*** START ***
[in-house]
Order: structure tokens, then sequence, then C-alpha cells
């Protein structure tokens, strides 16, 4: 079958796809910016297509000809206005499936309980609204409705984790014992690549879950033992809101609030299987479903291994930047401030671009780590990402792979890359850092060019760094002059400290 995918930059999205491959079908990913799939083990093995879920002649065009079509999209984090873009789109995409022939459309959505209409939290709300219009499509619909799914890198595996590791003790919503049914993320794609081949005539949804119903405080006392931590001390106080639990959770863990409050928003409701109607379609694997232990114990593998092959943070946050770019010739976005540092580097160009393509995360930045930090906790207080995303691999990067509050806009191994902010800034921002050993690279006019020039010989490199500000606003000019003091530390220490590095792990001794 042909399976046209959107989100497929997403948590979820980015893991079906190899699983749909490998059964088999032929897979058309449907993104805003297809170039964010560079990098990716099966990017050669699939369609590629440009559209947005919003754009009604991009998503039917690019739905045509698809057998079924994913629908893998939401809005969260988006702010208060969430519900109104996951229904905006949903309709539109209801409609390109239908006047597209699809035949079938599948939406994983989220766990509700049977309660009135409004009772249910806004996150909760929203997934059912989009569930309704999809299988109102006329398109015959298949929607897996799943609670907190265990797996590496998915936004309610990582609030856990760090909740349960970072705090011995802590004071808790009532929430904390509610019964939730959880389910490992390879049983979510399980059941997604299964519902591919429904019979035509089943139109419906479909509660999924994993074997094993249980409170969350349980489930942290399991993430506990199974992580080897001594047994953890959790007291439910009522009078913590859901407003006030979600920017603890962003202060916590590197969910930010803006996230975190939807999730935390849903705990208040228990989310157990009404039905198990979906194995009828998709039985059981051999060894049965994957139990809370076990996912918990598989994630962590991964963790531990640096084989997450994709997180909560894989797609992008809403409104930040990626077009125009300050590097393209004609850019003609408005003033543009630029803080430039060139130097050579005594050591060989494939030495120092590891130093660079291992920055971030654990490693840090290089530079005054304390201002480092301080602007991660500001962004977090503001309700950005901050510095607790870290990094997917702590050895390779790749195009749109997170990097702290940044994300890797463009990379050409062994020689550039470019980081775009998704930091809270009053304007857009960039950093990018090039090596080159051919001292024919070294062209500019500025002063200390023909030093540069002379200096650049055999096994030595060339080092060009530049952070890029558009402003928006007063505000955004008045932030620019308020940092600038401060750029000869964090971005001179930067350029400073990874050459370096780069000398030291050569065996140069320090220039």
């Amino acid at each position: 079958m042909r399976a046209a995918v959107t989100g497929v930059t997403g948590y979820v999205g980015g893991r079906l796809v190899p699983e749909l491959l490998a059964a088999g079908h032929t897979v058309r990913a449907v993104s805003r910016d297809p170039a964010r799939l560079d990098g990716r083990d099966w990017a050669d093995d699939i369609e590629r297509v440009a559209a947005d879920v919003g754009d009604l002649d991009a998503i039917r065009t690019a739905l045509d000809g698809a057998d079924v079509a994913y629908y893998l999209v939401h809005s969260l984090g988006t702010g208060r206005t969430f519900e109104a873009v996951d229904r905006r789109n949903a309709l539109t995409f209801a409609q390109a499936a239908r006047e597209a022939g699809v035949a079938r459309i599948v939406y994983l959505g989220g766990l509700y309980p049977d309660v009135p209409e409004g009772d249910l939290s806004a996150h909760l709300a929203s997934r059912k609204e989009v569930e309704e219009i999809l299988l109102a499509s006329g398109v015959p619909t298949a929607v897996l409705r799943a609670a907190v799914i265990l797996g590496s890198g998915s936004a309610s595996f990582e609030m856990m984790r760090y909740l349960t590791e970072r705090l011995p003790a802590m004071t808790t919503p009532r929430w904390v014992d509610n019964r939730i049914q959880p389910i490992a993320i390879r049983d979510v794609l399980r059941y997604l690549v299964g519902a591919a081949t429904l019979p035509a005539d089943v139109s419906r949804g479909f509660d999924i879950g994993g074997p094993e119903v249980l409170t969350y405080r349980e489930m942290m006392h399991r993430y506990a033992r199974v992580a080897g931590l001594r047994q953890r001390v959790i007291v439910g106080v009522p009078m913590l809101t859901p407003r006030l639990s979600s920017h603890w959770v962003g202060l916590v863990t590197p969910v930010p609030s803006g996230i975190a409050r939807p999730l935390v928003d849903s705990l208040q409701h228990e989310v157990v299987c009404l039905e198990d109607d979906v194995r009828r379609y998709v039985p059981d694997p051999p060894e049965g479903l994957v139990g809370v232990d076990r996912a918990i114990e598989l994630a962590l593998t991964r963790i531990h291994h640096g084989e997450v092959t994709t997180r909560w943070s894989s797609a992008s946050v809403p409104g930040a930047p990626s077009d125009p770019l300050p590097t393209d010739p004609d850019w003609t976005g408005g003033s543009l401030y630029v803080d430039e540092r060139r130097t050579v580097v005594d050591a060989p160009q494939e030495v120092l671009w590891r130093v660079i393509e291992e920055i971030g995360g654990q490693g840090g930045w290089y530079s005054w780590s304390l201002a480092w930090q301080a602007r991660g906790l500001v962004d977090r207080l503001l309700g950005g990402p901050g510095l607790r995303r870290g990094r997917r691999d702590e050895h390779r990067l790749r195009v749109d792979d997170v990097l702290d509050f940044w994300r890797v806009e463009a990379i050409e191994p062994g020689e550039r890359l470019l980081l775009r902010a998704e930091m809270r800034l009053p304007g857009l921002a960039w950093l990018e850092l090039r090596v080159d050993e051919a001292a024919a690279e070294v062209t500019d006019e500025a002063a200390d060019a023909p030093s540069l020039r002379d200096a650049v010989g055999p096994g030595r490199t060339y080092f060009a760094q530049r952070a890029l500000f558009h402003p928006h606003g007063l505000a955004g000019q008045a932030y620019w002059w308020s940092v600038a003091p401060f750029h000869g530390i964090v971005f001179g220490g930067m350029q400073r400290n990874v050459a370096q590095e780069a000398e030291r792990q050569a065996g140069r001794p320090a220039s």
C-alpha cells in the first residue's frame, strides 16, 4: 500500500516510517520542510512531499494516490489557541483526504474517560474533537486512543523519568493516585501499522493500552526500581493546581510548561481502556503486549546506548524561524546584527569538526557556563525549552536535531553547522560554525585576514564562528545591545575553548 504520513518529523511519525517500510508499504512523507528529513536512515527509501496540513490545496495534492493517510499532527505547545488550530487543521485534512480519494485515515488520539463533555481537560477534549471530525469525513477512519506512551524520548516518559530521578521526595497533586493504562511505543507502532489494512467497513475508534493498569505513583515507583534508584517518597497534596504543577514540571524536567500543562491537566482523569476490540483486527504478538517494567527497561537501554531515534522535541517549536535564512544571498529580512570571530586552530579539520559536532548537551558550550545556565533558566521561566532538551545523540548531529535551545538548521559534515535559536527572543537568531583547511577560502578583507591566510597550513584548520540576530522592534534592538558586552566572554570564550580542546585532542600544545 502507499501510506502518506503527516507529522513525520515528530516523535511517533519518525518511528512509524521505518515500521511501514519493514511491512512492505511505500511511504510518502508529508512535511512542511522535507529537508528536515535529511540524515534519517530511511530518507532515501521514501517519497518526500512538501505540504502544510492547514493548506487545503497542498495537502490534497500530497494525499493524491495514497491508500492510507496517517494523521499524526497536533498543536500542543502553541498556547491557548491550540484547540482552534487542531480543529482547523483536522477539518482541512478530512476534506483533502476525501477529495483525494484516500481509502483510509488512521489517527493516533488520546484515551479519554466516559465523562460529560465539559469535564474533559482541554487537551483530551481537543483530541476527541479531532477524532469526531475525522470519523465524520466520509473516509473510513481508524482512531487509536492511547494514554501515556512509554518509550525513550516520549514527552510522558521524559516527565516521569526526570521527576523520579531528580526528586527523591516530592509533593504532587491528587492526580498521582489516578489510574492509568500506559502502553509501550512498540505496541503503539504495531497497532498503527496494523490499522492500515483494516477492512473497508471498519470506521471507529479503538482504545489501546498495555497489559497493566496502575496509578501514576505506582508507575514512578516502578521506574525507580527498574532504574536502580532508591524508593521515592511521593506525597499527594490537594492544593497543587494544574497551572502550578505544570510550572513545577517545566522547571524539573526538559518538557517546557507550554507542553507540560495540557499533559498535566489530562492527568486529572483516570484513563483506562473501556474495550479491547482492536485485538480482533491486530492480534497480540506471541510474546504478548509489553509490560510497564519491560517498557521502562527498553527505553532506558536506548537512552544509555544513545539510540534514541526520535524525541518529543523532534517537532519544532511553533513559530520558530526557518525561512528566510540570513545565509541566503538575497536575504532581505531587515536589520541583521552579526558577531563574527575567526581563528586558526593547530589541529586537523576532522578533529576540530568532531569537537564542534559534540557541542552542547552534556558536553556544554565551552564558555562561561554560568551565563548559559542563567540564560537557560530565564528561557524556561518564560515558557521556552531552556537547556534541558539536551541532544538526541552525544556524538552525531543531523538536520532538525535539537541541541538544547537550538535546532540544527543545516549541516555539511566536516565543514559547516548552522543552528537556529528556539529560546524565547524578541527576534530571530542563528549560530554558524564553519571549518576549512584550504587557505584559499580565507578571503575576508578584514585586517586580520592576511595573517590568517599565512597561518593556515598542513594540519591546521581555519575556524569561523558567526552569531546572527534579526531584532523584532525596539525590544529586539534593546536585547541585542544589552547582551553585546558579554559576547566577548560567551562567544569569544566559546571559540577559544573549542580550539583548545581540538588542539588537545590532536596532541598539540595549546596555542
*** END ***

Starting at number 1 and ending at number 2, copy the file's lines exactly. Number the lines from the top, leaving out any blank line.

[in-house]
Order: structure tokens, then sequence, then C-alpha cells